Upper Arlington is a community built around many different hubs of activity - schools, churches, parks and unique shopping districts. UA's Parks & Recreation Department helps nudge things along with its motto, "We Make Fun Happen," and July is a big month for fun here.
The Upper Arlington Civic Association, a nonprofit organization, organizes the city's popular Fourth of July parade and fireworks (which do actually happen on July 4). And the Parks & Recreation Department sponsors a Summer Celebration: This year it happens July 17 in Thompson Park. The event includes inflatables, games, crafts, tethered hot air balloon rides, food and more. The city also hosts free movies and concerts in the parks.
"It's just a spirited community that understands they're fortunate to have what they do. They're willing to support the schools and events and keep them strong," said Russ Golowin, who is president of the civic association, grew up in UA and is raising his two children here.
Becky Hajost, president of the Upper Arlington Area Chamber of Commerce, is partial to the Upper Arlington Public Library with its full slate of family fun. This summer, the three-library system will offer juggling, science and crafts events.
Hajost also points to UA Crew, a scholastic rowing program, for unique fun. UA Crew regularly holds rowing events at Griggs Reservoir Park that are exciting to watch, she said.
Hajost recommends coming in for an event but allowing time to visit the city's eclectic shops and quality dining options. UA has a number of business districts, each with its own character.
The Shops on Lane Avenue development is well-known: Anchored by the recently expanded Whole Foods Market (which offers children's classes and kid-oriented special events), the plaza also is home to Larson's Toys and Games, an iconic, family-owned toy store. Children (and adults) are encouraged to try out many of the playthings before buying them.
The "triangle" of Northwest Boulevard and Tremont and Zollinger roads is enjoying a renaissance of rebuilding and expansion in the Kingsdale Shopping Center. The Giant Eagle Market District is a massive grocery store and eatery with a full "colander" of events listed on its website. Parents can bring their children to the Eagle's Nest - a drop-in play space - while they shop. The Eagle's Nest also regularly organizes special events, many of which coincide with foodie happenings in the store. Nearby Schakolad Chocolate Factory is a chocolate-lover's dream. Caffé DaVinci offers traditional pasta dishes such as lasagna, gnocchi and spaghetti. The eatery also serves homemade gelato.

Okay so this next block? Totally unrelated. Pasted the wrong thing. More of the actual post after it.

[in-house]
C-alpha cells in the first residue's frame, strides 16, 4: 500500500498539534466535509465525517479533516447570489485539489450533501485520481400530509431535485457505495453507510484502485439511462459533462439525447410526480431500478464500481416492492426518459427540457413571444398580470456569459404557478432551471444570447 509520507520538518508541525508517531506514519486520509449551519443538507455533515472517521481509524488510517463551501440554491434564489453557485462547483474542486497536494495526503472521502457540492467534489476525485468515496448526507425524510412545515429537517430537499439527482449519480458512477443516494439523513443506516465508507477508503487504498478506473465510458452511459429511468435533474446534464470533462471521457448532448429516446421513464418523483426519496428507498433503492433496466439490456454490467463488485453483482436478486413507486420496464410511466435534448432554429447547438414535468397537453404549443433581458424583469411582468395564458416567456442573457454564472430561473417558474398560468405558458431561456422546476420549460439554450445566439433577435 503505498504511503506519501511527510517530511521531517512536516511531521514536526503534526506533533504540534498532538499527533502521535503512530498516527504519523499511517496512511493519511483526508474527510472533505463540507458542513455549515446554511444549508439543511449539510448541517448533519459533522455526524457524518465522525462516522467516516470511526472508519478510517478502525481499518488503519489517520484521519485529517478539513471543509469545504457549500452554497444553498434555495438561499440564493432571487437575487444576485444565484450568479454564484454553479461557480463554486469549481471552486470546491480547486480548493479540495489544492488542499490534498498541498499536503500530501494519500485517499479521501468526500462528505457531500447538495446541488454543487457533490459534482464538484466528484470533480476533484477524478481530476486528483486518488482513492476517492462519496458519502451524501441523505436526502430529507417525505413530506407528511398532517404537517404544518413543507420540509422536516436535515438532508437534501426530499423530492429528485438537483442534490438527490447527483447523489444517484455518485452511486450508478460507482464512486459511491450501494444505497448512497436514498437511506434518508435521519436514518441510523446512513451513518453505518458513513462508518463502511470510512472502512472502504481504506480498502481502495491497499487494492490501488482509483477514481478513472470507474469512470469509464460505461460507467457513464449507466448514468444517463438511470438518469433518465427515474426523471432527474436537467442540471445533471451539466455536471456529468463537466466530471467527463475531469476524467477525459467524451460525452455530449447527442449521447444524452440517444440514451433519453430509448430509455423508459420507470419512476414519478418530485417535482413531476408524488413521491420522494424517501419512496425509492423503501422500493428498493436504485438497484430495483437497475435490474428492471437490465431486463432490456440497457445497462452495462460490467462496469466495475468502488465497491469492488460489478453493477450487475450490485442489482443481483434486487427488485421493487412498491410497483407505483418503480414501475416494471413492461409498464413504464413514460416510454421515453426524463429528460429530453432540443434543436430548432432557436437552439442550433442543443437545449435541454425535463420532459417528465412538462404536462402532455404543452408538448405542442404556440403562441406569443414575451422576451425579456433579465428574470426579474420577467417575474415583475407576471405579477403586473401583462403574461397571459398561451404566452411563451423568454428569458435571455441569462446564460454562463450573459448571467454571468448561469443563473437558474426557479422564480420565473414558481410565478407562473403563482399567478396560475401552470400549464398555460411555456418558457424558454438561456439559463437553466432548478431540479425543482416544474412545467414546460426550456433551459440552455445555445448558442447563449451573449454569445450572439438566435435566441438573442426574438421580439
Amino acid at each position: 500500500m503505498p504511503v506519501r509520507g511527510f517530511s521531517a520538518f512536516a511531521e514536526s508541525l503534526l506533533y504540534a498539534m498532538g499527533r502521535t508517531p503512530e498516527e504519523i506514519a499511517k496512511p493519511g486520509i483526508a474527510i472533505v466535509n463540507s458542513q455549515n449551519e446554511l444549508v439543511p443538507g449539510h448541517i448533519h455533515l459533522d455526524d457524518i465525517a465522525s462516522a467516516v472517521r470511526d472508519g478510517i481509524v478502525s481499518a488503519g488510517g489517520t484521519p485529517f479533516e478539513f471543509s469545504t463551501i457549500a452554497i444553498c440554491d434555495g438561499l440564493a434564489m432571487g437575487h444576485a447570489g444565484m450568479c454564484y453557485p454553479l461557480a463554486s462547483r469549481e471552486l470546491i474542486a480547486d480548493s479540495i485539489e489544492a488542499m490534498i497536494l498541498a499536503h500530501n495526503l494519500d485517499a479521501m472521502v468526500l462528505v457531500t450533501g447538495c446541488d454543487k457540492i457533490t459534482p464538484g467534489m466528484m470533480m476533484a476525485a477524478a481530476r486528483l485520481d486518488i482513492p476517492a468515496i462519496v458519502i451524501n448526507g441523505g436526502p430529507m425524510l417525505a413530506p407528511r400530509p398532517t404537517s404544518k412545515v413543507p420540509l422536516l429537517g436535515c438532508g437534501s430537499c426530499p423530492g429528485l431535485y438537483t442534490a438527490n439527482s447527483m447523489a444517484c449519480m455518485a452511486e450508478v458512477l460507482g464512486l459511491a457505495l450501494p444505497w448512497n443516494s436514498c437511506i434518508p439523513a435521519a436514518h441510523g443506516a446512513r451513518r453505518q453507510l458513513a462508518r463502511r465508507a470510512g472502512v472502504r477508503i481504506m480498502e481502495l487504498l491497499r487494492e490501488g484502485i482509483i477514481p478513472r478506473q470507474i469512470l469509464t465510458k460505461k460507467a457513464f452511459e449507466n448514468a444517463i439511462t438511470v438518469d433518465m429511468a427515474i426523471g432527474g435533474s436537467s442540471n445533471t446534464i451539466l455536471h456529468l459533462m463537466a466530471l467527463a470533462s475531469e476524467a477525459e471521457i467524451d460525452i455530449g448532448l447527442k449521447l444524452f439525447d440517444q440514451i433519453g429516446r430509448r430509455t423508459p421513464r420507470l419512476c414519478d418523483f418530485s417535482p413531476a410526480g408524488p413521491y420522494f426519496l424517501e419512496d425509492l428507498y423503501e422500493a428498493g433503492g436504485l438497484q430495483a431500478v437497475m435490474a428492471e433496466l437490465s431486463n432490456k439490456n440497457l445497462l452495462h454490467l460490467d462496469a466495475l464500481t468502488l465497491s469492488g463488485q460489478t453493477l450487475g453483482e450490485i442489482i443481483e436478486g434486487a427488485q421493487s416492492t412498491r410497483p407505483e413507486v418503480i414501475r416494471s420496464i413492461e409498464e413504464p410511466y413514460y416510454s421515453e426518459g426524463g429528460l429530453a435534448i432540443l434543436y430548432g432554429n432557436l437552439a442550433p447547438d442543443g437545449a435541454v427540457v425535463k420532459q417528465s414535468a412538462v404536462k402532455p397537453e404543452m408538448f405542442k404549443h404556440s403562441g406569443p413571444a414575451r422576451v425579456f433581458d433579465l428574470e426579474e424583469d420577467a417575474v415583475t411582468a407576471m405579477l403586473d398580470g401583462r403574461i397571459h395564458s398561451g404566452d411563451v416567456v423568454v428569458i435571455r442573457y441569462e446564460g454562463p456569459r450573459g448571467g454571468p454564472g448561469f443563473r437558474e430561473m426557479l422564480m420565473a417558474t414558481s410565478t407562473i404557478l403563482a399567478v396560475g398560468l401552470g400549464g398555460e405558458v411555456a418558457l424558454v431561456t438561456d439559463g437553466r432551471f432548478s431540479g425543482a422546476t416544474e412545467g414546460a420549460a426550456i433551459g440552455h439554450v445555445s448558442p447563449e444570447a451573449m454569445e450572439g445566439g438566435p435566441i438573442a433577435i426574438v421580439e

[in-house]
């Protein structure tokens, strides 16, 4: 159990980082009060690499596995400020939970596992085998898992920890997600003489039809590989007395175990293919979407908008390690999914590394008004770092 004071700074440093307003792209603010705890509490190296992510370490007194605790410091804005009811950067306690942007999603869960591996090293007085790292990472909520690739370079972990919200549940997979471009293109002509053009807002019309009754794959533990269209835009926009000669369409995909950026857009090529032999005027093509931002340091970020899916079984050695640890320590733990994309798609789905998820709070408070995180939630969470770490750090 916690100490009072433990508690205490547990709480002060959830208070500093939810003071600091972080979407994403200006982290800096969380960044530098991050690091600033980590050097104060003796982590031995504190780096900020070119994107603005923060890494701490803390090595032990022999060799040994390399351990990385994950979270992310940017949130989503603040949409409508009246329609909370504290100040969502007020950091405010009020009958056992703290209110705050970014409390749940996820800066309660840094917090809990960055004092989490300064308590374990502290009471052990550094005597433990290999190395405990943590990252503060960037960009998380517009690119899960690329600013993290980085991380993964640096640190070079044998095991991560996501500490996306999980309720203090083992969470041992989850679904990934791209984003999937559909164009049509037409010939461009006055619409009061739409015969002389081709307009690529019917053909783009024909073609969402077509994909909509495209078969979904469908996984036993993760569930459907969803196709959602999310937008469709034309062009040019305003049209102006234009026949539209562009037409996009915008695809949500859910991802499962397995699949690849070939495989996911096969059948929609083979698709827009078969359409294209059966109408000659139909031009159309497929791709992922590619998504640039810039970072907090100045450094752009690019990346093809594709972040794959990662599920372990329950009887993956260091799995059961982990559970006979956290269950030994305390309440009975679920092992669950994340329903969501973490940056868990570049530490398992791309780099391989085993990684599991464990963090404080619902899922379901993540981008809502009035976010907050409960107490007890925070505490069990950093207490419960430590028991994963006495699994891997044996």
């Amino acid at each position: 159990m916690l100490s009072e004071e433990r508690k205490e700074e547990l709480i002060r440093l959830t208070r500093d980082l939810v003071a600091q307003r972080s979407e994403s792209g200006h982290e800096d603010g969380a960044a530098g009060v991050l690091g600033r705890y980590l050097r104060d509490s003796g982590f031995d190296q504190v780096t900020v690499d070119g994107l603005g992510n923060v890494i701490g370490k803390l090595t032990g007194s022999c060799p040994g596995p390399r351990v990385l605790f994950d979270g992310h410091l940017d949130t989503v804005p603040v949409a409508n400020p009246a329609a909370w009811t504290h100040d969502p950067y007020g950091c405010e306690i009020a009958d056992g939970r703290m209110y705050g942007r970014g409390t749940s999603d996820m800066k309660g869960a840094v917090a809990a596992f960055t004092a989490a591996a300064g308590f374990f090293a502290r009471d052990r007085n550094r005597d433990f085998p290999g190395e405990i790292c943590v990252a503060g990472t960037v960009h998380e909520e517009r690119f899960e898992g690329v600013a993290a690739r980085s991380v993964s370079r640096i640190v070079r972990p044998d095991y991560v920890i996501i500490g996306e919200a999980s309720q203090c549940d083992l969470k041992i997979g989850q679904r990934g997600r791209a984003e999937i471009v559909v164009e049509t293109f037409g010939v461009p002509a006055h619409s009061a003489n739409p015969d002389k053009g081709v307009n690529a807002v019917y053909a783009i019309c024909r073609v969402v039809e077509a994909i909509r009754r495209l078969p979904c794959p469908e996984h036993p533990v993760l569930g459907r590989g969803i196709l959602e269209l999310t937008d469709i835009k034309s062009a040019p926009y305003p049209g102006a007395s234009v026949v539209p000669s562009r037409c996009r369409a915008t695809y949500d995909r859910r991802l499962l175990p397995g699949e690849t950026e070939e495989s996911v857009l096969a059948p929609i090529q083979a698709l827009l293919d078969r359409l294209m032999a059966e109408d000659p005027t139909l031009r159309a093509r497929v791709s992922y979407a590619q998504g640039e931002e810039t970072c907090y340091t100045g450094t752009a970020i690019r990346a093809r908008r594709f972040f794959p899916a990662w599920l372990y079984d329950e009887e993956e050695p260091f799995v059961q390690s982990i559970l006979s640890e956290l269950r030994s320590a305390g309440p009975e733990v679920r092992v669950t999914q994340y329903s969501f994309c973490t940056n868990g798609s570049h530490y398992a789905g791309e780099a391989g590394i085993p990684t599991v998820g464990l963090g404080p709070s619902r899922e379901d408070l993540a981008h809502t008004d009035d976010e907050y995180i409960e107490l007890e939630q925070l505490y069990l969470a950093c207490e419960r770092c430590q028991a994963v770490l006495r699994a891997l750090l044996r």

Just down Tremont Road is the Tremont Center, home to several longtime, much-loved businesses, including The Original Goodie Shop, a family-owned bakery known for its cinnamon sticks, decorated sugar cookies and fancy buckeyes; Huffman's Market, a full-service grocery store; and Chef-O-Nette, a family diner that offers classic diner dishes such as ham steak, pork chops, fried chicken and thick shakes made with real ice cream. Not too far from there is Lacrosse Unlimited, a one-stop shop for families who love their lacrosse.
Reed Road also has unique businesses, including Penzeys Spices, a spice emporium with an art table for visiting children, and The Blowdry Cafe, which opened earlier this year and focuses on styling hair rather than cutting it. Hajost also recommends Nicola Restaurant & Bar, which offers recipes from several regions of Italy.
Finally, the "Mallway" district next to Jones Middle School and Barrington Elementary School (with its great playground) offers a refreshing dose of sophistication, whether it's from high-end boutiques and florists or from South of Lane, a breakfast/lunch bistro that also carries antiques. And Tennis ltd has, for 35 years, been central Ohio's home for all your tennis needs!